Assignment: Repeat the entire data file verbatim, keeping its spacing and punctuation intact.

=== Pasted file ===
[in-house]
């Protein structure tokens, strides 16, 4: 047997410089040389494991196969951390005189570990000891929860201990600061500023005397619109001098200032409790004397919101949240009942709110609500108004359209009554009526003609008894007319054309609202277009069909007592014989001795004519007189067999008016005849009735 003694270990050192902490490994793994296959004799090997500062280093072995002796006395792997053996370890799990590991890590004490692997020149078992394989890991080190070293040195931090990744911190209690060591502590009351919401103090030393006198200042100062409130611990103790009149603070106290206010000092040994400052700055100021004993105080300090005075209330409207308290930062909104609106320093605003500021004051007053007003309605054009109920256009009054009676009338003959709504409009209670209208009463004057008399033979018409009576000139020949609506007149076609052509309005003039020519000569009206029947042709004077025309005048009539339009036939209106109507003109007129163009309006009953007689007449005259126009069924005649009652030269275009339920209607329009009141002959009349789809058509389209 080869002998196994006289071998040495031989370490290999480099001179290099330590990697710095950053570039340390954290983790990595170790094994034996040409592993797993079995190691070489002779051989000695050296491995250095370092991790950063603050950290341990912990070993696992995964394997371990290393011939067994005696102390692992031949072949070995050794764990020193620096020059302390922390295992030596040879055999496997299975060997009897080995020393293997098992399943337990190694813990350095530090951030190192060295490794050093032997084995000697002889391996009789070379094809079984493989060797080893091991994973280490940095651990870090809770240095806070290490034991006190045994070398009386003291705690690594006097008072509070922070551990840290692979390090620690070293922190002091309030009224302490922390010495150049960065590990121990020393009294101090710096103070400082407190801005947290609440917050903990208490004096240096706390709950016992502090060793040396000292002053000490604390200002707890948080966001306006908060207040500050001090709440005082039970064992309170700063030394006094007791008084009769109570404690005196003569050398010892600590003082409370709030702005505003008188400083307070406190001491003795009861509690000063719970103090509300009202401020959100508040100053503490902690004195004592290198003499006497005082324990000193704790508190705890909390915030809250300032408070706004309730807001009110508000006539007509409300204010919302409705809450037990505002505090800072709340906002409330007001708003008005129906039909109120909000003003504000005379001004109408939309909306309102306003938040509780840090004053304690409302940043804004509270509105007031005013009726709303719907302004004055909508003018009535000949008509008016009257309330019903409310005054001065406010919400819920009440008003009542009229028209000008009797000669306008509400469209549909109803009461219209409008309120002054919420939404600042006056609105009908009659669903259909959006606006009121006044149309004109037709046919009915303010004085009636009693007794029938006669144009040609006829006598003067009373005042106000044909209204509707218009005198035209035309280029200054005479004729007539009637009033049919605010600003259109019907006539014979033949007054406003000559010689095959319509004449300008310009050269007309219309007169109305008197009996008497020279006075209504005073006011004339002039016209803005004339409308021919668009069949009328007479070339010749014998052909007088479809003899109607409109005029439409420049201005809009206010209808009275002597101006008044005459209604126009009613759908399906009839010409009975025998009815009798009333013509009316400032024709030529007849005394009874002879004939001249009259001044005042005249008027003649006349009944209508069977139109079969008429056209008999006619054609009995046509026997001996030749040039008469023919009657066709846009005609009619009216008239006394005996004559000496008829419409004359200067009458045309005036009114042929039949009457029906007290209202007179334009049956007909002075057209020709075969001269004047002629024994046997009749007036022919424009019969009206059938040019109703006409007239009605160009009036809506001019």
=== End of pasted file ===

[in-house]
């Protein structure tokens, strides 16, 4: 047997410089040389494991196969951390005189570990000891929860201990600061500023005397619109001098200032409790004397919101949240009942709110609500108004359209009554009526003609008894007319054309609202277009069909007592014989001795004519007189067999008016005849009735 003694270990050192902490490994793994296959004799090997500062280093072995002796006395792997053996370890799990590991890590004490692997020149078992394989890991080190070293040195931090990744911190209690060591502590009351919401103090030393006198200042100062409130611990103790009149603070106290206010000092040994400052700055100021004993105080300090005075209330409207308290930062909104609106320093605003500021004051007053007003309605054009109920256009009054009676009338003959709504409009209670209208009463004057008399033979018409009576000139020949609506007149076609052509309005003039020519000569009206029947042709004077025309005048009539339009036939209106109507003109007129163009309006009953007689007449005259126009069924005649009652030269275009339920209607329009009141002959009349789809058509389209 080869002998196994006289071998040495031989370490290999480099001179290099330590990697710095950053570039340390954290983790990595170790094994034996040409592993797993079995190691070489002779051989000695050296491995250095370092991790950063603050950290341990912990070993696992995964394997371990290393011939067994005696102390692992031949072949070995050794764990020193620096020059302390922390295992030596040879055999496997299975060997009897080995020393293997098992399943337990190694813990350095530090951030190192060295490794050093032997084995000697002889391996009789070379094809079984493989060797080893091991994973280490940095651990870090809770240095806070290490034991006190045994070398009386003291705690690594006097008072509070922070551990840290692979390090620690070293922190002091309030009224302490922390010495150049960065590990121990020393009294101090710096103070400082407190801005947290609440917050903990208490004096240096706390709950016992502090060793040396000292002053000490604390200002707890948080966001306006908060207040500050001090709440005082039970064992309170700063030394006094007791008084009769109570404690005196003569050398010892600590003082409370709030702005505003008188400083307070406190001491003795009861509690000063719970103090509300009202401020959100508040100053503490902690004195004592290198003499006497005082324990000193704790508190705890909390915030809250300032408070706004309730807001009110508000006539007509409300204010919302409705809450037990505002505090800072709340906002409330007001708003008005129906039909109120909000003003504000005379001004109408939309909306309102306003938040509780840090004053304690409302940043804004509270509105007031005013009726709303719907302004004055909508003018009535000949008509008016009257309330019903409310005054001065406010919400819920009440008003009542009229028209000008009797000669306008509400469209549909109803009461219209409008309120002054919420939404600042006056609105009908009659669903259909959006606006009121006044149309004109037709046919009915303010004085009636009693007794029938006669144009040609006829006598003067009373005042106000044909209204509707218009005198035209035309280029200054005479004729007539009637009033049919605010600003259109019907006539014979033949007054406003000559010689095959319509004449300008310009050269007309219309007169109305008197009996008497020279006075209504005073006011004339002039016209803005004339409308021919668009069949009328007479070339010749014998052909007088479809003899109607409109005029439409420049201005809009206010209808009275002597101006008044005459209604126009009613759908399906009839010409009975025998009815009798009333013509009316400032024709030529007849005394009874002879004939001249009259001044005042005249008027003649006349009944209508069977139109079969008429056209008999006619054609009995046509026997001996030749040039008469023919009657066709846009005609009619009216008239006394005996004559000496008829419409004359200067009458045309005036009114042929039949009457029906007290209202007179334009049956007909002075057209020709075969001269004047002629024994046997009749007036022919424009019969009206059938040019109703006409007239009605160009009036809506001019």